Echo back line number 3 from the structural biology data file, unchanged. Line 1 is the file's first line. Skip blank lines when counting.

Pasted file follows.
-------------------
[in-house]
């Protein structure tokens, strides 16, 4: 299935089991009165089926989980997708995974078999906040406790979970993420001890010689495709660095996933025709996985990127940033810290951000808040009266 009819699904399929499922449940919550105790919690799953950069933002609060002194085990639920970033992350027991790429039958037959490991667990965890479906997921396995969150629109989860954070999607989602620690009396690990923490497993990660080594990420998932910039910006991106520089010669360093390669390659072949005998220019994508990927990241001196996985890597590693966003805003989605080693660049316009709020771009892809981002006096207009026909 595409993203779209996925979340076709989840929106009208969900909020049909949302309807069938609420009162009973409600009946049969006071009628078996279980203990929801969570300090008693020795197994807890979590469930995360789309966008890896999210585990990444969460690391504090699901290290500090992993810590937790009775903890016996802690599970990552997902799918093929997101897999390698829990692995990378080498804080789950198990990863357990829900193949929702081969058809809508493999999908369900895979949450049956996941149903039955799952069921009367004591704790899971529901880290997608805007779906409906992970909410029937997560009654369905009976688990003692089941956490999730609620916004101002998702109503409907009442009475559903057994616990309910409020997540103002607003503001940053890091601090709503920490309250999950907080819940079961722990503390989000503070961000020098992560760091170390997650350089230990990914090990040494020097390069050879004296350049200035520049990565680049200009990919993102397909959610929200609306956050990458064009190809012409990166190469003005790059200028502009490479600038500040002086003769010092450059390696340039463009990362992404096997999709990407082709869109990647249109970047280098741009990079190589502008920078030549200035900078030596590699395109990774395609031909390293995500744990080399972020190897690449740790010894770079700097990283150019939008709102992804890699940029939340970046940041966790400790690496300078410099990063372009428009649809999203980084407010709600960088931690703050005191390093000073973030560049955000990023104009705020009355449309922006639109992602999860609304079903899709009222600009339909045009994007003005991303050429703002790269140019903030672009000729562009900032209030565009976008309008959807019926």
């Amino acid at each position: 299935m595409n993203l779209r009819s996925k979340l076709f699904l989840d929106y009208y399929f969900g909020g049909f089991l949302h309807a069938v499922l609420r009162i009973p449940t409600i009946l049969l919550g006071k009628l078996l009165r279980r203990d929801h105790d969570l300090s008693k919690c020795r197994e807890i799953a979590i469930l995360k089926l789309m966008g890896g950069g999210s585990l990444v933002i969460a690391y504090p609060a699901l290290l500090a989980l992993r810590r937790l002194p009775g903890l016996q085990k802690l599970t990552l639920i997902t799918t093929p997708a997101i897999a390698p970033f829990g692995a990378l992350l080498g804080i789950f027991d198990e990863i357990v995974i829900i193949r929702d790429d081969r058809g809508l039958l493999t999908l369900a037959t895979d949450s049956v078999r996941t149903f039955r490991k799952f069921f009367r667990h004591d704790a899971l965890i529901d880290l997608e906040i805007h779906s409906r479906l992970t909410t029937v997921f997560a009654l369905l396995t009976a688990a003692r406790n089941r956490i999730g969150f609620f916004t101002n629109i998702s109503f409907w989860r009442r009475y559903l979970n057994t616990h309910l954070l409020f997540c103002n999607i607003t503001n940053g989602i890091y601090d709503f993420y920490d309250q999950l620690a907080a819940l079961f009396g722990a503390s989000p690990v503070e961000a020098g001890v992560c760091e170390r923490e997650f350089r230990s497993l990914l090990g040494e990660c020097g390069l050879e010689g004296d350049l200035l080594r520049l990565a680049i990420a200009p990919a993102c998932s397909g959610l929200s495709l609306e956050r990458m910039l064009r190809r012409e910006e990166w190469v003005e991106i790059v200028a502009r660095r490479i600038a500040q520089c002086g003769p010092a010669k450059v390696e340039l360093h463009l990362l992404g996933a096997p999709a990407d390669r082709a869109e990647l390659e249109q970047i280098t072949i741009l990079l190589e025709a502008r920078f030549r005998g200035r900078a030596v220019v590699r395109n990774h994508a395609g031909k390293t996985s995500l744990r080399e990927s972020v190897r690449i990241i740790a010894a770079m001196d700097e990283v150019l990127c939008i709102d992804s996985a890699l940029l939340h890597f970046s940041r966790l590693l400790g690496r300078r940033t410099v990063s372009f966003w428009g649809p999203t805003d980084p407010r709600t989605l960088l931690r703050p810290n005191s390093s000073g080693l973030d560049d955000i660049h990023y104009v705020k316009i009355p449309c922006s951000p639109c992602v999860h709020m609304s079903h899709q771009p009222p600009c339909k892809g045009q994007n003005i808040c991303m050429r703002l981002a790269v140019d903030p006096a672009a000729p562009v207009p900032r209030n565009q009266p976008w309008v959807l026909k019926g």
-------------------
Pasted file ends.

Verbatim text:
């Amino acid at each position: 299935m595409n993203l779209r009819s996925k979340l076709f699904l989840d929106y009208y399929f969900g909020g049909f089991l949302h309807a069938v499922l609420r009162i009973p449940t409600i009946l049969l919550g006071k009628l078996l009165r279980r203990d929801h105790d969570l300090s008693k919690c020795r197994e807890i799953a979590i469930l995360k089926l789309m966008g890896g950069g999210s585990l990444v933002i969460a690391y504090p609060a699901l290290l500090a989980l992993r810590r937790l002194p009775g903890l016996q085990k802690l599970t990552l639920i997902t799918t093929p997708a997101i897999a390698p970033f829990g692995a990378l992350l080498g804080i789950f027991d198990e990863i357990v995974i829900i193949r929702d790429d081969r058809g809508l039958l493999t999908l369900a037959t895979d949450s049956v078999r996941t149903f039955r490991k799952f069921f009367r667990h004591d704790a899971l965890i529901d880290l997608e906040i805007h779906s409906r479906l992970t909410t029937v997921f997560a009654l369905l396995t009976a688990a003692r406790n089941r956490i999730g969150f609620f916004t101002n629109i998702s109503f409907w989860r009442r009475y559903l979970n057994t616990h309910l954070l409020f997540c103002n999607i607003t503001n940053g989602i890091y601090d709503f993420y920490d309250q999950l620690a907080a819940l079961f009396g722990a503390s989000p690990v503070e961000a020098g001890v992560c760091e170390r923490e997650f350089r230990s497993l990914l090990g040494e990660c020097g390069l050879e010689g004296d350049l200035l080594r520049l990565a680049i990420a200009p990919a993102c998932s397909g959610l929200s495709l609306e956050r990458m910039l064009r190809r012409e910006e990166w190469v003005e991106i790059v200028a502009r660095r490479i600038a500040q520089c002086g003769p010092a010669k450059v390696e340039l360093h463009l990362l992404g996933a096997p999709a990407d390669r082709a869109e990647l390659e249109q970047i280098t072949i741009l990079l190589e025709a502008r920078f030549r005998g200035r900078a030596v220019v590699r395109n990774h994508a395609g031909k390293t996985s995500l744990r080399e990927s972020v190897r690449i990241i740790a010894a770079m001196d700097e990283v150019l990127c939008i709102d992804s996985a890699l940029l939340h890597f970046s940041r966790l590693l400790g690496r300078r940033t410099v990063s372009f966003w428009g649809p999203t805003d980084p407010r709600t989605l960088l931690r703050p810290n005191s390093s000073g080693l973030d560049d955000i660049h990023y104009v705020k316009i009355p449309c922006s951000p639109c992602v999860h709020m609304s079903h899709q771009p009222p600009c339909k892809g045009q994007n003005i808040c991303m050429r703002l981002a790269v140019d903030p006096a672009a000729p562009v207009p900032r209030n565009q009266p976008w309008v959807l026909k019926g």